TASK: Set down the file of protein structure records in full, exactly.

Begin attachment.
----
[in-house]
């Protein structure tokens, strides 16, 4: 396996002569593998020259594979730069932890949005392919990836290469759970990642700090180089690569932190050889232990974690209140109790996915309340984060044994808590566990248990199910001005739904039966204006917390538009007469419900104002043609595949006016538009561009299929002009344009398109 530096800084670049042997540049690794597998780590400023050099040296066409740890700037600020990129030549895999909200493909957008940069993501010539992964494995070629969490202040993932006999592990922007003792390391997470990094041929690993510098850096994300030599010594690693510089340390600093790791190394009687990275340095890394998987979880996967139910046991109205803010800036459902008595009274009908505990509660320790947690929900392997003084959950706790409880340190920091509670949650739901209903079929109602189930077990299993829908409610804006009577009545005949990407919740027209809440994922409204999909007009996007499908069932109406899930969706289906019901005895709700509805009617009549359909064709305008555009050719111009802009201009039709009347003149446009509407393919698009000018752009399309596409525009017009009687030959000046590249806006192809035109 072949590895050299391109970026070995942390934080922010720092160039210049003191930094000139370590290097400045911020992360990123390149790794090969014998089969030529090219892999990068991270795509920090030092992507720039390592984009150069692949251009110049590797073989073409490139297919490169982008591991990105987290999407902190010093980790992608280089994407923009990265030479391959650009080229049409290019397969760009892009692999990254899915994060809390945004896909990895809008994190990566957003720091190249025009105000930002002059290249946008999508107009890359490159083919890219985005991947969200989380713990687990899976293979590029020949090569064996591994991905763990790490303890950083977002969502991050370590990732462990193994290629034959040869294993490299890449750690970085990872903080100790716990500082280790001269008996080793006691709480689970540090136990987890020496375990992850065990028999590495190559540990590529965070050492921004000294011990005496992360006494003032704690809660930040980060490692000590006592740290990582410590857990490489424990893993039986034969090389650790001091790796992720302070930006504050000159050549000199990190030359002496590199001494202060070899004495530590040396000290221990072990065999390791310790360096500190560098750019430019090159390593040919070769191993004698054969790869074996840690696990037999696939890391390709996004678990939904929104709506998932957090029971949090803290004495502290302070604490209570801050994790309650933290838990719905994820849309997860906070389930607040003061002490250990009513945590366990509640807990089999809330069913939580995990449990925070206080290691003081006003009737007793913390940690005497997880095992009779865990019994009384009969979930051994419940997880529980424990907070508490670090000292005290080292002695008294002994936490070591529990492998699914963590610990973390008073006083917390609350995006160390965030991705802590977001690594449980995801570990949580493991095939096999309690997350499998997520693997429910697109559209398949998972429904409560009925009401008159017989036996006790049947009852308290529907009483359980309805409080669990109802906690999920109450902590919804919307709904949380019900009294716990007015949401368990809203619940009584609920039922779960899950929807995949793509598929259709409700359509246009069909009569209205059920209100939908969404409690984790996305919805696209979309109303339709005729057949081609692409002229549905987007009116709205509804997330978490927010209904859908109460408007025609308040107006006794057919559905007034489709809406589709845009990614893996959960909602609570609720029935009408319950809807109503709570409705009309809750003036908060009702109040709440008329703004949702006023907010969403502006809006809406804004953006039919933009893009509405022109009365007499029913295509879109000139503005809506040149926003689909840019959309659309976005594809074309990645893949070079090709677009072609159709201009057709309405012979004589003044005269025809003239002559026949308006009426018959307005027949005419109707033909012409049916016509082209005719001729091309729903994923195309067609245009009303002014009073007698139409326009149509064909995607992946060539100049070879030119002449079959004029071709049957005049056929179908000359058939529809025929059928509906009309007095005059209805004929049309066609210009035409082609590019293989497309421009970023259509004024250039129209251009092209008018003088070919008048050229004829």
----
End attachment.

[in-house]
């Protein structure tokens, strides 16, 4: 396996002569593998020259594979730069932890949005392919990836290469759970990642700090180089690569932190050889232990974690209140109790996915309340984060044994808590566990248990199910001005739904039966204006917390538009007469419900104002043609595949006016538009561009299929002009344009398109 530096800084670049042997540049690794597998780590400023050099040296066409740890700037600020990129030549895999909200493909957008940069993501010539992964494995070629969490202040993932006999592990922007003792390391997470990094041929690993510098850096994300030599010594690693510089340390600093790791190394009687990275340095890394998987979880996967139910046991109205803010800036459902008595009274009908505990509660320790947690929900392997003084959950706790409880340190920091509670949650739901209903079929109602189930077990299993829908409610804006009577009545005949990407919740027209809440994922409204999909007009996007499908069932109406899930969706289906019901005895709700509805009617009549359909064709305008555009050719111009802009201009039709009347003149446009509407393919698009000018752009399309596409525009017009009687030959000046590249806006192809035109 072949590895050299391109970026070995942390934080922010720092160039210049003191930094000139370590290097400045911020992360990123390149790794090969014998089969030529090219892999990068991270795509920090030092992507720039390592984009150069692949251009110049590797073989073409490139297919490169982008591991990105987290999407902190010093980790992608280089994407923009990265030479391959650009080229049409290019397969760009892009692999990254899915994060809390945004896909990895809008994190990566957003720091190249025009105000930002002059290249946008999508107009890359490159083919890219985005991947969200989380713990687990899976293979590029020949090569064996591994991905763990790490303890950083977002969502991050370590990732462990193994290629034959040869294993490299890449750690970085990872903080100790716990500082280790001269008996080793006691709480689970540090136990987890020496375990992850065990028999590495190559540990590529965070050492921004000294011990005496992360006494003032704690809660930040980060490692000590006592740290990582410590857990490489424990893993039986034969090389650790001091790796992720302070930006504050000159050549000199990190030359002496590199001494202060070899004495530590040396000290221990072990065999390791310790360096500190560098750019430019090159390593040919070769191993004698054969790869074996840690696990037999696939890391390709996004678990939904929104709506998932957090029971949090803290004495502290302070604490209570801050994790309650933290838990719905994820849309997860906070389930607040003061002490250990009513945590366990509640807990089999809330069913939580995990449990925070206080290691003081006003009737007793913390940690005497997880095992009779865990019994009384009969979930051994419940997880529980424990907070508490670090000292005290080292002695008294002994936490070591529990492998699914963590610990973390008073006083917390609350995006160390965030991705802590977001690594449980995801570990949580493991095939096999309690997350499998997520693997429910697109559209398949998972429904409560009925009401008159017989036996006790049947009852308290529907009483359980309805409080669990109802906690999920109450902590919804919307709904949380019900009294716990007015949401368990809203619940009584609920039922779960899950929807995949793509598929259709409700359509246009069909009569209205059920209100939908969404409690984790996305919805696209979309109303339709005729057949081609692409002229549905987007009116709205509804997330978490927010209904859908109460408007025609308040107006006794057919559905007034489709809406589709845009990614893996959960909602609570609720029935009408319950809807109503709570409705009309809750003036908060009702109040709440008329703004949702006023907010969403502006809006809406804004953006039919933009893009509405022109009365007499029913295509879109000139503005809506040149926003689909840019959309659309976005594809074309990645893949070079090709677009072609159709201009057709309405012979004589003044005269025809003239002559026949308006009426018959307005027949005419109707033909012409049916016509082209005719001729091309729903994923195309067609245009009303002014009073007698139409326009149509064909995607992946060539100049070879030119002449079959004029071709049957005049056929179908000359058939529809025929059928509906009309007095005059209805004929049309066609210009035409082609590019293989497309421009970023259509004024250039129209251009092209008018003088070919008048050229004829």